Good riddance, Dubya.
The most telling aspect of President George W. Bush's treatment of the media is that his incoming successor, Barack Obama, has already eclipsed the nation's 43rd chief executive in relations with journalists.
Obama has (smartly) reached across the media divide to listen to conservative journalists and show them some measure of respect. It's hard to imagine that Obama would truly embrace the views of Bill Kristol, the journalist who was an early champion of Sarah Palin and has espoused classic right-wing views. But Obama is, at least, giving an audience to his critics, much as President John Kennedy once did.
At the very least, Obama has a shot at schmoozing his traditional foes among reporters, columnists, editors and bloggers. With less noise from the opposition, Obama could have the comfort of taking office in more media-friendly confines.
Sure, most journalists are naturally lefties who gravitate more to the views of Obama than Bush. But as Bill and Hillary Clinton rudely found out, your critics relish taking shots at the president.
Perhaps it's Obama's twist on the vintage management advice mentioned in "The Godfather" film series: "Keep your friends close -- and your enemies closer."
Unfortunately, Bush never grasped that idea.
Last week, Bush continued to make stops on his well-scripted media farewell tour. While news networks doggedly trumpeted each interview with Bush as some sort of an "exclusive," as if Bush was inclined to dish any dirt or offer shocking disclosures about his eight years in the White House.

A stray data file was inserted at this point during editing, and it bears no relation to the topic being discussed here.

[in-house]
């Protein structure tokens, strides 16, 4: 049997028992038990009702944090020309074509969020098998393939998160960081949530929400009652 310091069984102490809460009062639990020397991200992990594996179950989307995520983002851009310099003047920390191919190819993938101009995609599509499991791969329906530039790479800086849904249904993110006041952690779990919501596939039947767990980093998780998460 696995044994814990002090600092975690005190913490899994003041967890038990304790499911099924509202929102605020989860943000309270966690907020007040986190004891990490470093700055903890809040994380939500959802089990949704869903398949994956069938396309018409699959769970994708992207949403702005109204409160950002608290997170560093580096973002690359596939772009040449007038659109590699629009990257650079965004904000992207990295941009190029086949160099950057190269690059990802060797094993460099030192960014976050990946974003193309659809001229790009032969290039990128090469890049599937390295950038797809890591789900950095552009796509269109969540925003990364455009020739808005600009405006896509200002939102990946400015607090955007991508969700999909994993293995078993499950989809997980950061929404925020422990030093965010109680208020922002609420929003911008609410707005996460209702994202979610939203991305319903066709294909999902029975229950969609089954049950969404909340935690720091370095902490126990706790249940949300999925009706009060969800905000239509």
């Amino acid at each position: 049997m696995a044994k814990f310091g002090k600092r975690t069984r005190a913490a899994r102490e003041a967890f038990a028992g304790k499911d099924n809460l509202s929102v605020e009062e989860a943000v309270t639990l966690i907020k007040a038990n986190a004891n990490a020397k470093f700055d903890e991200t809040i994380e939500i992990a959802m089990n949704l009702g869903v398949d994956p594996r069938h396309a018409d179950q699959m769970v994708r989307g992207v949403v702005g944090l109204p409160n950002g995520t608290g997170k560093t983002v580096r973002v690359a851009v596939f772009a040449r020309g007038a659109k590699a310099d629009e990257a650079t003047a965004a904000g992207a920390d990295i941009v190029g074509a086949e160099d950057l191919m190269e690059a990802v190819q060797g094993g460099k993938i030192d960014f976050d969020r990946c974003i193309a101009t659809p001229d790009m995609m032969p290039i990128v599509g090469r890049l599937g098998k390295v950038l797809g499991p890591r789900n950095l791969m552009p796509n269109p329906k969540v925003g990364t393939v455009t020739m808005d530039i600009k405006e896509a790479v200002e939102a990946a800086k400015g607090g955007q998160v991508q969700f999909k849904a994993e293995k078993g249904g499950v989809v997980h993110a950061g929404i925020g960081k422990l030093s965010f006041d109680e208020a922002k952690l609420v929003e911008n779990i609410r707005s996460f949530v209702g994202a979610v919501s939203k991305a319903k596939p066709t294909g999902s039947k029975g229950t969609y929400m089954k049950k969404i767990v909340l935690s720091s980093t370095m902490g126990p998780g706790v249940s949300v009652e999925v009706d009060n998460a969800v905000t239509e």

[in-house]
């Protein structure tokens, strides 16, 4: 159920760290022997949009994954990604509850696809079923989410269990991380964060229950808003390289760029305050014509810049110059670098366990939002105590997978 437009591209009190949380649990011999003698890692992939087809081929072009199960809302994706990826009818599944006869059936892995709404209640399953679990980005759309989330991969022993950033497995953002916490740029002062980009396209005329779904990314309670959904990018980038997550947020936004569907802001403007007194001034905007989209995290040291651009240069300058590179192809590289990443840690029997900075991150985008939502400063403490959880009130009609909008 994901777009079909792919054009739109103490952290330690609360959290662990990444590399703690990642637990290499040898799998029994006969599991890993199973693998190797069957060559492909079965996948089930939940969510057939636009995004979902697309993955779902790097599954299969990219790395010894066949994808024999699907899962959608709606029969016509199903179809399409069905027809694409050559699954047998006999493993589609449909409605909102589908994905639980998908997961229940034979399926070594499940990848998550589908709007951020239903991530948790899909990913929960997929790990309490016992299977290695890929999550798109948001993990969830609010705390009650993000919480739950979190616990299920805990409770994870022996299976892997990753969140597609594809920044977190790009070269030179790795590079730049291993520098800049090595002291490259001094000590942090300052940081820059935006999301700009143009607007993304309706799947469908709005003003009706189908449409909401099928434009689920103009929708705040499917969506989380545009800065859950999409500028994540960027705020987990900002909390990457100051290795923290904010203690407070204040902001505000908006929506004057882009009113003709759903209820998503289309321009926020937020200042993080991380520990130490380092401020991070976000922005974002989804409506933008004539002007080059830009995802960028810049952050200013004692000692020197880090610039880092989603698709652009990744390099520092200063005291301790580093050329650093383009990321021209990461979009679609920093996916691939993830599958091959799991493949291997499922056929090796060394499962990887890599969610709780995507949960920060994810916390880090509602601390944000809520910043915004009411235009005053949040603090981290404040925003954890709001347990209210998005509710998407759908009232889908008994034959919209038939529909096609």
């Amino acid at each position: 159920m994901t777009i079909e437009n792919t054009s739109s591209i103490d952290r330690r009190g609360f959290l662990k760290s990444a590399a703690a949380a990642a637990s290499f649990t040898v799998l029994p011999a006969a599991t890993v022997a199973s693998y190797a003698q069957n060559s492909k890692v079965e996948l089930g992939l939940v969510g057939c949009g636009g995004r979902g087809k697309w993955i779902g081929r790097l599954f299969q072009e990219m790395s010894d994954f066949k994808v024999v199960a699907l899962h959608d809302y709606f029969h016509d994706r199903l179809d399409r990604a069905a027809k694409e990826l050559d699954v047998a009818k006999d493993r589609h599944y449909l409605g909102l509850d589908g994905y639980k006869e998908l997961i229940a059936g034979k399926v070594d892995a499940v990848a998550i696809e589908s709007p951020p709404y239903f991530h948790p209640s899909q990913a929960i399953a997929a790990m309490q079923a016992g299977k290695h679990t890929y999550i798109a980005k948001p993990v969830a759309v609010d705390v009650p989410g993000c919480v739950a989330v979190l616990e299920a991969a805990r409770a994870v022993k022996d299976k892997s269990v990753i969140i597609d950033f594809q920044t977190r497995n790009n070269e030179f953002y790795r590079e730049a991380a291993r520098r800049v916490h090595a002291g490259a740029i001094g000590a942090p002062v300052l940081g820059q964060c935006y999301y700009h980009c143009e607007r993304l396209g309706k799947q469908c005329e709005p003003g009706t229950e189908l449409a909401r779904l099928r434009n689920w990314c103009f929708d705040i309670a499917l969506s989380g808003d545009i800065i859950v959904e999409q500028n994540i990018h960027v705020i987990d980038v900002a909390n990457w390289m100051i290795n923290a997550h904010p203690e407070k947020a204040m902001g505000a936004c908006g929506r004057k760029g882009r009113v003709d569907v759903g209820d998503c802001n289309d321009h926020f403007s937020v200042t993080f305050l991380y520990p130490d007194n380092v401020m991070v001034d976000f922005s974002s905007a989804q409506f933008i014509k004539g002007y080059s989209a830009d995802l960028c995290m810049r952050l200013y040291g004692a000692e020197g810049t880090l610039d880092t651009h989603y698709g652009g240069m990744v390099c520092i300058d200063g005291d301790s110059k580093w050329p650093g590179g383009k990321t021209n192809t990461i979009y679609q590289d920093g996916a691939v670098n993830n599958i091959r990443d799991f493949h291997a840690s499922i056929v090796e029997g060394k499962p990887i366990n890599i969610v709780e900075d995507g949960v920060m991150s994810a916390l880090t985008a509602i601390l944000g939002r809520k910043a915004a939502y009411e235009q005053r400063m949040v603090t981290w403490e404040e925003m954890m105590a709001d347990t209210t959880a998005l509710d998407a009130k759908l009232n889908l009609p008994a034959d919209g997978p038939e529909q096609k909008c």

But really, the conversations proved to be the same mindless chatter in which Bush and the media have engaged. Reporters are as much to blame for the feeble interviews and press conferences -- however few -- that Bush presided over.
Some journalists were too intimidated or star-struck by the all-powerful Bush-Rove-Cheney axis to probe deeply in appearances with the president. Maybe they were finally too disgusted with Bush's smirks and lame one-liners to come back at the sitting president with tough questions, ranging from Iraq to Hurricane Katrina to Afghanistan to Osama bin Laden to the economy.
George W. Bush has embarked on a media-driven farewell tour worthy of a rock star. He is appearing on television everywhere and cloaking his appearances in a kind of wistful, nostalgic look at his eight years in the White House.
My question: Why is Bush saying hello to the media when it's time to say good-bye?
As the media has noted, Obama is already as much of a "rock star" -- even a pop culture icon -- as the leader of the Free World in the eyes of journalists.
Obama has managed to maintain the public's high degree of fascination that propelled him past both Sen. Hillary Clinton and Sen. John McCain to the White House. For better or worse, the cooperation of a rabid media corps helped him considerably.
How long can Obama hope to have reporters in his pocket? As I've glumly noted in this space before, what goes up, must come down -- including, inevitably, the Obama press-relations balloon.
Obama has a tendency to bristle at questions that he regards as intrusive or unfair or ill-informed. He must try hard to temper this destructive instinct or else he risks winding up cast as the enemy, much as reporters came to do with Bush.
Let's all wish the incoming president more success than his predecessor at rallying the United States. In this case, it doesn't matter if you are a liberal or a conservative, someone who religiously watches the left-leaning MSNBC, or the right-tilting Fox News Channel (which, like MarketWatch, the publisher of this column, is owned by News Corp.
It doesn't matter if you're a skeptical, if not cynical, media columnist. It matters that the American media should give Obama the benefit of the doubt -- for now.
MEDIA WEB QUESTION OF THE DAY: Who will prove to be a more media-friendly president, George W. Bush or Barack Obama?
Join the online community of Media Web readers by commenting directly on the MarketWatch site.
By Jon Friedman